Since undergoing EMDR therapy (highly recommended for those who have experienced trauma), I would say that my triggers are about 75% relieved. This percentage was, most definitely, put to the test this past weekend when I went to visit my two closest friends in Wake Forest, NC. This is my old stomping ground. Wake Forest is the home of Southeastern Baptist Theological Seminary. It was there where I was more secluded than any time, in my life. It was there where I had all four of my babies, home schooled and had very little outside influence welcomed into my home, besides our church, because there is so much “evil in the world’ (sarcasm). It was there where I learned that women were (basically) created to please men, have babies and have a “quiet and gentle spirit” (more sarcasm).  It was there where I lived in the isolated bubble of a miserable existence. . . . where I used to cry, literally in the closet, believing that I was worthless . . . where I used to cry out to God with questions like, “Is this all I was created for? To be used? Do you even like women, God?”

I often equate all of this awful with the seminary and the Southern Baptist denomination. And, yes, I saw awful there — IN ABUNDANCE. And mamas who come to our ministry for help experience the awful. But, I know that not everyone there believes these lies. Surely, they don’t. I know my two besties don’t. At the time, though (and for so long), I thought that the seminary had a corner on God and that I was living amongst the people who had it right. We were arrogant. We knew, people. We knew and no one else did. And part of what we knew was that it is OK for a woman to be abused in every way, and the church would practically endorse that.

You can imagine how I felt being all over the places where I felt so crushed.

But, it wasn’t the place that crushed me. It wasn’t the doctrine (skewed though some of it is — let’s be honest — we are all NEVER ALL OF THE TIME RIGHT ABOUT DOCTRINE). It wasn’t the young pastor-to-be boys who relished the idea of being “specially called”. They weren’t the ones. It was the bubble in which I lived. And, when you are being abused or neglected at home, I think you kind of believe that it is normal and that other people think you should be abused and neglected, as well. And we cannot look people in the eye. But, this is one of the greatest lies in the world of abuse — the lie that says, “I must deserve it. And he says everyone else thinks I deserve it. So, I cannot get close to anyone. Not really. It will only reinforce what I deserve. And I cannot manage that right now.”

We walked into the Summit Church in Raleigh and that same, old sickening feeling came over me . . . the mild nausea associated with Southern Baptists. The preacher was a young man I had never seen. It goes without saying that I had a slightly bad attitude. I wondered, “Would this church have responded to me the same way my church did when I took my children and fled an abusive man? Would they insist that I stay in the marriage? Would they have made me feel smaller, telling me that God wanted me to be abused for the rest of my life?” But, I love my friends and this church is important to them so, there I was.

The young man preaching, decked out in super-cool clothes and an even superer-cooler beard started talking about Joseph. And, all of a sudden, it was all I could do to hold back tears (which I released, relentlessly, later with my friend Anna). It was good. It was not oppressive. This young man spoke about being stripped of everything you thought you were . . . a son, a brother, a young man full of hope (a daughter, a sister, a young mother full of hope). He spoke about being stripped of dignity . . . and then being given a new name and being given all of the dignity back and more. He said things like, “The brothers weren’t the ones who sent Joseph away . . . God was. And He did so for a purpose.” Ya’ll. How could I have given certain people, in my life, so much power as to think they were responsible for my banishment? Whoa. They didn’t do it. God did this. Why? I don’t know all of the reasons. But, I DO know that, if I hadn’t left my abusive marriage and if my family of origin did not judge me so harshly and if the church I had been attending hadn’t been so gossipy and hurtful, I would not be here, directing Give Her Wings, which impacts thousands of hurting mothers and provides for so many of them to be able to pay bills and get on their feet. That’s why.  This sermon was tailor-made for me. It was exactly what I needed to hear.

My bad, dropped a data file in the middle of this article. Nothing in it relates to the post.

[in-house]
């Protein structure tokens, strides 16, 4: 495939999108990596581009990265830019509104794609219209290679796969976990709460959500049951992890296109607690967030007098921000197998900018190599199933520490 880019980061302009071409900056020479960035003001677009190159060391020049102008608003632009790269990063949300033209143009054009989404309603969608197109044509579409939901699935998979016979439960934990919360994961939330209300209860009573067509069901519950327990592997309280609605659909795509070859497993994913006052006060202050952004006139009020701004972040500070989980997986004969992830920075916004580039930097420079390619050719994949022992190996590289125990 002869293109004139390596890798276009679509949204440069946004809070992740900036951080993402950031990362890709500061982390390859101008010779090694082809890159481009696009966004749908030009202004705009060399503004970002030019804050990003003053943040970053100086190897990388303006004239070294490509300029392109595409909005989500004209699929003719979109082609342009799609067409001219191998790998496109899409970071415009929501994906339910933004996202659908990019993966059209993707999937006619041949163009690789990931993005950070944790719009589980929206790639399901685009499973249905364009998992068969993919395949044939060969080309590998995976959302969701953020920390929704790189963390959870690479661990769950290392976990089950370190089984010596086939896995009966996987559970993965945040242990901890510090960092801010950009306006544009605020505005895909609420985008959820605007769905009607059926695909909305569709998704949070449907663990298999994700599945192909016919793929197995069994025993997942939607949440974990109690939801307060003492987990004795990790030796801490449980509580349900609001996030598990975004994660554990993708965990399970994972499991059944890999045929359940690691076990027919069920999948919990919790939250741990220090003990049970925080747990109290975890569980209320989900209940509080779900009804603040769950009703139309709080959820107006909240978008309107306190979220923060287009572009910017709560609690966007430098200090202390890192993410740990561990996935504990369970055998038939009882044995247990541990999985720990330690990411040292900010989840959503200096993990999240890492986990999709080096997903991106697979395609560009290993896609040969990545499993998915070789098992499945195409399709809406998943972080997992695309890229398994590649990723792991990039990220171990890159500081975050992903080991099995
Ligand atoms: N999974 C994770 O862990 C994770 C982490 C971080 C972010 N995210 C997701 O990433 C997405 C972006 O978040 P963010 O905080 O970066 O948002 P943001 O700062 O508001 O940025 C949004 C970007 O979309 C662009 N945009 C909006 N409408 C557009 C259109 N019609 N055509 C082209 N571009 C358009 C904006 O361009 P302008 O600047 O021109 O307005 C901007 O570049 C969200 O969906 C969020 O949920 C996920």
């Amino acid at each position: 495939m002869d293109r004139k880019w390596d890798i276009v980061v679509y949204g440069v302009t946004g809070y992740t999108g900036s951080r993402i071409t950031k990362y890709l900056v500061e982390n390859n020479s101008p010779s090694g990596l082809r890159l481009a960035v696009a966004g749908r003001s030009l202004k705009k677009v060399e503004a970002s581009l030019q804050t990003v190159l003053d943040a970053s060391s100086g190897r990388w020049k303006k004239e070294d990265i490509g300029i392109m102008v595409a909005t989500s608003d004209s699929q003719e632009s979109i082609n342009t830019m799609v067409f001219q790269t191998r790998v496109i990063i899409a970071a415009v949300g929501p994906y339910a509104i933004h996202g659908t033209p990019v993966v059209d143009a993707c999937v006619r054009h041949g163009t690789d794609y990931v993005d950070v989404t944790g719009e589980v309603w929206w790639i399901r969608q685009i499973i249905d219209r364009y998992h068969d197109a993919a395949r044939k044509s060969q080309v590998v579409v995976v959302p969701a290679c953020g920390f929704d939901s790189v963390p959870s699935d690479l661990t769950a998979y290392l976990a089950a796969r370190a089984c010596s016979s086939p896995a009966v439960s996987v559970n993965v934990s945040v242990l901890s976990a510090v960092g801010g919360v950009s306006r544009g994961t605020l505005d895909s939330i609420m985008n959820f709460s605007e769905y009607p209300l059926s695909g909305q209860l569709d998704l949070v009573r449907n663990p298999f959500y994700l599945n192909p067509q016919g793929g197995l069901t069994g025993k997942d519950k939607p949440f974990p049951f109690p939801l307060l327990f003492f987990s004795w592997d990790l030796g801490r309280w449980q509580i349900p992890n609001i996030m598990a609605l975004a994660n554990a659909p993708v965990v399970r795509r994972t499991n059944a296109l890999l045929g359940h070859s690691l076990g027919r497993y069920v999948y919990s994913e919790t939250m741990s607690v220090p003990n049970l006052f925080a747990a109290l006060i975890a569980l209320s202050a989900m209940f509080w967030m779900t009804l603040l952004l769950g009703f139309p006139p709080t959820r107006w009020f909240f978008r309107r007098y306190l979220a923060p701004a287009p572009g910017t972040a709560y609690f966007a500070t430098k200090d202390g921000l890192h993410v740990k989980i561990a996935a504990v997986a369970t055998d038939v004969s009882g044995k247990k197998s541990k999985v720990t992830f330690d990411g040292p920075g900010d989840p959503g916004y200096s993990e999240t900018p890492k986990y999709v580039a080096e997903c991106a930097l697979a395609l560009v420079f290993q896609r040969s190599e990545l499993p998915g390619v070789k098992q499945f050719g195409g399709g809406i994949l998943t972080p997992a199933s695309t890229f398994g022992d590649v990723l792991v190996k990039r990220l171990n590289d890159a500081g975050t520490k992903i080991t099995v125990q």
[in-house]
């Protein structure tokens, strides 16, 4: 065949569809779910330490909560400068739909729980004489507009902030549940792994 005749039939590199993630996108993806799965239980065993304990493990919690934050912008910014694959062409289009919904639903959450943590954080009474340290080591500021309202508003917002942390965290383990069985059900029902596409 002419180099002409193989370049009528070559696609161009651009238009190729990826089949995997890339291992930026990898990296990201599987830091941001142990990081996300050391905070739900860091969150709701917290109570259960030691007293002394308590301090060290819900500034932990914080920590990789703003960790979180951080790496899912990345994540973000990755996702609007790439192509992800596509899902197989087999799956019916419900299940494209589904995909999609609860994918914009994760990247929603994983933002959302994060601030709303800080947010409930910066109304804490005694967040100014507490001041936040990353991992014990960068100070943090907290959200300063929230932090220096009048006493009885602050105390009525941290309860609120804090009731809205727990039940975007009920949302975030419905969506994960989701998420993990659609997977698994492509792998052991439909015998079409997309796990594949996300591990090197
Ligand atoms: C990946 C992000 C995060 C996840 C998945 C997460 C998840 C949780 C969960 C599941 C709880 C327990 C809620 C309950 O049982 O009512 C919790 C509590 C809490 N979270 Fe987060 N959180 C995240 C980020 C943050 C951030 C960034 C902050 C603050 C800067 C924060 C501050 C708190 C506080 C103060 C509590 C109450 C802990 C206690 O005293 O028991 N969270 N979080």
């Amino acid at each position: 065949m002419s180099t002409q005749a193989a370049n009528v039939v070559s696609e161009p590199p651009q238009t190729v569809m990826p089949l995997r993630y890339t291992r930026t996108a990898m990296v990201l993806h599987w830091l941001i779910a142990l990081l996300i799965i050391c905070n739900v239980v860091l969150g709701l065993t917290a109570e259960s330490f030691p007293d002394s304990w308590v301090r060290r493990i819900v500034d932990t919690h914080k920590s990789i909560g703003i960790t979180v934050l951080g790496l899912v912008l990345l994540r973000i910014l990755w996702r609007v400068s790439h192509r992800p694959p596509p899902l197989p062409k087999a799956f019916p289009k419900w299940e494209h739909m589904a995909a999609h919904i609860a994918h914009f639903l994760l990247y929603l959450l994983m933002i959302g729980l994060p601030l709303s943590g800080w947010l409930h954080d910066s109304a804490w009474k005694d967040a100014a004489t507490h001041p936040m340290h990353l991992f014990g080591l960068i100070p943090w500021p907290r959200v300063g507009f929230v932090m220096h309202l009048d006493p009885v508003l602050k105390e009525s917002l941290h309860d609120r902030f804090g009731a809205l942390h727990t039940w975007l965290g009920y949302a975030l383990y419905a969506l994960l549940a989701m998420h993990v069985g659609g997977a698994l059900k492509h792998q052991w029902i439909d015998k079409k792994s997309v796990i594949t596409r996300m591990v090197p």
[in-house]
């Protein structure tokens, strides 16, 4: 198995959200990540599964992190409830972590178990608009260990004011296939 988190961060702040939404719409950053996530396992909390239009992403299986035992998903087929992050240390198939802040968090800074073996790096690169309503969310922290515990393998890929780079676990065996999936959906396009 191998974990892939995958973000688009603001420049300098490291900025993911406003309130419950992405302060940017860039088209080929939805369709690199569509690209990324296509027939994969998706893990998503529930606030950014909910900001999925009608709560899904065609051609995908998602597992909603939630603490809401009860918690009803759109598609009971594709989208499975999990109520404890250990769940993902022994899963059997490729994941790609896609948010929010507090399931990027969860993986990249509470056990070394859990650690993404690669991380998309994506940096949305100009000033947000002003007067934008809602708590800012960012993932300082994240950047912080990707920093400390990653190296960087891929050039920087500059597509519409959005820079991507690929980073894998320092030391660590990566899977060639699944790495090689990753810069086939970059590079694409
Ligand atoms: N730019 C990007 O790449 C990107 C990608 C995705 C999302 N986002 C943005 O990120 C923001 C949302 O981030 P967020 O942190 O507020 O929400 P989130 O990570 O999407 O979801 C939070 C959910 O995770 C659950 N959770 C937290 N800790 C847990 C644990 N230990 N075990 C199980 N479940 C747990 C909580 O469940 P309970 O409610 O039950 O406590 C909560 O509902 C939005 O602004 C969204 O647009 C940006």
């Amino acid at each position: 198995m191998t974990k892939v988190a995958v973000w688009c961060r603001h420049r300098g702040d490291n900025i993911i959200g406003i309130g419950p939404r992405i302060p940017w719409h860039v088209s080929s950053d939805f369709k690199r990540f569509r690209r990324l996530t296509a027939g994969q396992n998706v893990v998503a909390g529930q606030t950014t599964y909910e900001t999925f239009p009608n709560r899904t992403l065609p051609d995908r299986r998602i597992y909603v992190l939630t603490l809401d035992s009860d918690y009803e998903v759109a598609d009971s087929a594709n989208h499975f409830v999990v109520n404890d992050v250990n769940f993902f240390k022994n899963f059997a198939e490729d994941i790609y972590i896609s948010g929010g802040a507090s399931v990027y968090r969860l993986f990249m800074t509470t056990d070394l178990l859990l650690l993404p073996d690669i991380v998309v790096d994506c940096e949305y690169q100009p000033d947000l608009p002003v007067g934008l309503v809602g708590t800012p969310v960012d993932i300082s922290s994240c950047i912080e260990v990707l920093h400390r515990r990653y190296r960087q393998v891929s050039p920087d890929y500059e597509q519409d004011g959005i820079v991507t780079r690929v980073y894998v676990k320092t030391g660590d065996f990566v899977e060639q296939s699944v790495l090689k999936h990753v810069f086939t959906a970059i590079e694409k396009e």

We went to the Mexican restaurant I had visited so frequently while being married to an abusive man. And I looked around, as I sipped my margarita (that would have been scandalous years ago), and realized that these people are not abusive people. They are just people. My isolation bubble kept me from seeing these people . . . . people who simply need to be loved; people who may be hurting; people who may not be hurting; just normal, run-of-the-mill, extraordinary created-in-God’s-image people. They did not do to me what had been done to me, so many years earlier. And it no longer felt that way, either.

And more . . . the mall in which I used to push my babies around . . . the corner ice-cream shop, the pathways I used to take when I ran . . . they are just places. Just places.

My isolation bubble has popped and I can see outside of my painful situation, more than ever. This may have been a final stage of my healing and I am so grateful for it! So, come on . . . come at me with your bad theology. I’m not crippled by it, anymore. I am here to tell you that there is a better way, a freer way, the way in which Jesus said He wanted to pave to show us how to love and forgive our sins and make us these awesome, funky, original creations that He just adores. I won’t shy away. I hear stuff and it hurts my heart . . . but it no longer affects me. And that is huge.

Are you still triggered by certain places? I would love to hear about it. What about theology? Do you get edgy when people throw out those words that used to keep you shackled? Has your isolation bubble popped, yet?  I would love to hear from you. And, if the bubble hasn’t popped, yet, and you are isolated, all the more reason to reach out. We can help you with that! Jesus is allllll about relationships — good ones — not ones where someone has “authority” or the “upper hand” in your life. We will be your mutual, messy friends.

Warmly and Set Freely,


My book, my painting. MDC